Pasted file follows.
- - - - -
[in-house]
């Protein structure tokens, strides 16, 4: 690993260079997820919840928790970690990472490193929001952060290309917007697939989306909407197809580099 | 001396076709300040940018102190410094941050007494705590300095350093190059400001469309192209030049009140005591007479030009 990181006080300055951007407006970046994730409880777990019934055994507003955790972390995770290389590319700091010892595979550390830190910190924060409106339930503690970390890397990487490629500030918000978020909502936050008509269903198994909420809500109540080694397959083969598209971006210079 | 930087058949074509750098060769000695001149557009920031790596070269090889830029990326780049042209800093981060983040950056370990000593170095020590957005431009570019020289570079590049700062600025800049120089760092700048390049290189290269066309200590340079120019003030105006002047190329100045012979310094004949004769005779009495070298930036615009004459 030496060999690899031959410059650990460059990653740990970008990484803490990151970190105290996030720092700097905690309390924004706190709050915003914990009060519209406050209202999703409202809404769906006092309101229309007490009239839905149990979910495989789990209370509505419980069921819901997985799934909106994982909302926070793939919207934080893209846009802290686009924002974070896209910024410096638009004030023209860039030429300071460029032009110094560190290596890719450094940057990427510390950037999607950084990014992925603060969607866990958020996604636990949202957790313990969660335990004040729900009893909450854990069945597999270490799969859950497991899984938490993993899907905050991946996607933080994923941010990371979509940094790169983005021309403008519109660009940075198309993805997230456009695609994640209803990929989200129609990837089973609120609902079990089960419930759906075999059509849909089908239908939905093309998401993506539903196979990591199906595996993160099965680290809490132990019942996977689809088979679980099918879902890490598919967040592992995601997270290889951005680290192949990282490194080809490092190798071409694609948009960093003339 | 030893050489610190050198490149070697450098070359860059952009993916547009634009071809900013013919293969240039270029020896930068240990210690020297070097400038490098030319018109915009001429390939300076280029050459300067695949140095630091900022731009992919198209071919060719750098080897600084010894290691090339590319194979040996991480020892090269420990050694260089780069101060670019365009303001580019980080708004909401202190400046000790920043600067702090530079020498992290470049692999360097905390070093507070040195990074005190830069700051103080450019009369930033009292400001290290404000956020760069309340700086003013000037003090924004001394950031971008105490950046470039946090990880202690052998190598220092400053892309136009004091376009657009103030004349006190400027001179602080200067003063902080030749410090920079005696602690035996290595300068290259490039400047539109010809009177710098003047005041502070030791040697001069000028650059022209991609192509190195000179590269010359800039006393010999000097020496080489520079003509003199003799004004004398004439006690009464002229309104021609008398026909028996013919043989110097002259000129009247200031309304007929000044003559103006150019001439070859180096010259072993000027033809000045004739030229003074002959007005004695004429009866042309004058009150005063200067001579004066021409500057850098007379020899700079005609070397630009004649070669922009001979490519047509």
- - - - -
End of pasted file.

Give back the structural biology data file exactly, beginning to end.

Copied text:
[in-house]
């Protein structure tokens, strides 16, 4: 690993260079997820919840928790970690990472490193929001952060290309917007697939989306909407197809580099 | 001396076709300040940018102190410094941050007494705590300095350093190059400001469309192209030049009140005591007479030009 990181006080300055951007407006970046994730409880777990019934055994507003955790972390995770290389590319700091010892595979550390830190910190924060409106339930503690970390890397990487490629500030918000978020909502936050008509269903198994909420809500109540080694397959083969598209971006210079 | 930087058949074509750098060769000695001149557009920031790596070269090889830029990326780049042209800093981060983040950056370990000593170095020590957005431009570019020289570079590049700062600025800049120089760092700048390049290189290269066309200590340079120019003030105006002047190329100045012979310094004949004769005779009495070298930036615009004459 030496060999690899031959410059650990460059990653740990970008990484803490990151970190105290996030720092700097905690309390924004706190709050915003914990009060519209406050209202999703409202809404769906006092309101229309007490009239839905149990979910495989789990209370509505419980069921819901997985799934909106994982909302926070793939919207934080893209846009802290686009924002974070896209910024410096638009004030023209860039030429300071460029032009110094560190290596890719450094940057990427510390950037999607950084990014992925603060969607866990958020996604636990949202957790313990969660335990004040729900009893909450854990069945597999270490799969859950497991899984938490993993899907905050991946996607933080994923941010990371979509940094790169983005021309403008519109660009940075198309993805997230456009695609994640209803990929989200129609990837089973609120609902079990089960419930759906075999059509849909089908239908939905093309998401993506539903196979990591199906595996993160099965680290809490132990019942996977689809088979679980099918879902890490598919967040592992995601997270290889951005680290192949990282490194080809490092190798071409694609948009960093003339 | 030893050489610190050198490149070697450098070359860059952009993916547009634009071809900013013919293969240039270029020896930068240990210690020297070097400038490098030319018109915009001429390939300076280029050459300067695949140095630091900022731009992919198209071919060719750098080897600084010894290691090339590319194979040996991480020892090269420990050694260089780069101060670019365009303001580019980080708004909401202190400046000790920043600067702090530079020498992290470049692999360097905390070093507070040195990074005190830069700051103080450019009369930033009292400001290290404000956020760069309340700086003013000037003090924004001394950031971008105490950046470039946090990880202690052998190598220092400053892309136009004091376009657009103030004349006190400027001179602080200067003063902080030749410090920079005696602690035996290595300068290259490039400047539109010809009177710098003047005041502070030791040697001069000028650059022209991609192509190195000179590269010359800039006393010999000097020496080489520079003509003199003799004004004398004439006690009464002229309104021609008398026909028996013919043989110097002259000129009247200031309304007929000044003559103006150019001439070859180096010259072993000027033809000045004739030229003074002959007005004695004429009866042309004058009150005063200067001579004066021409500057850098007379020899700079005609070397630009004649070669922009001979490519047509």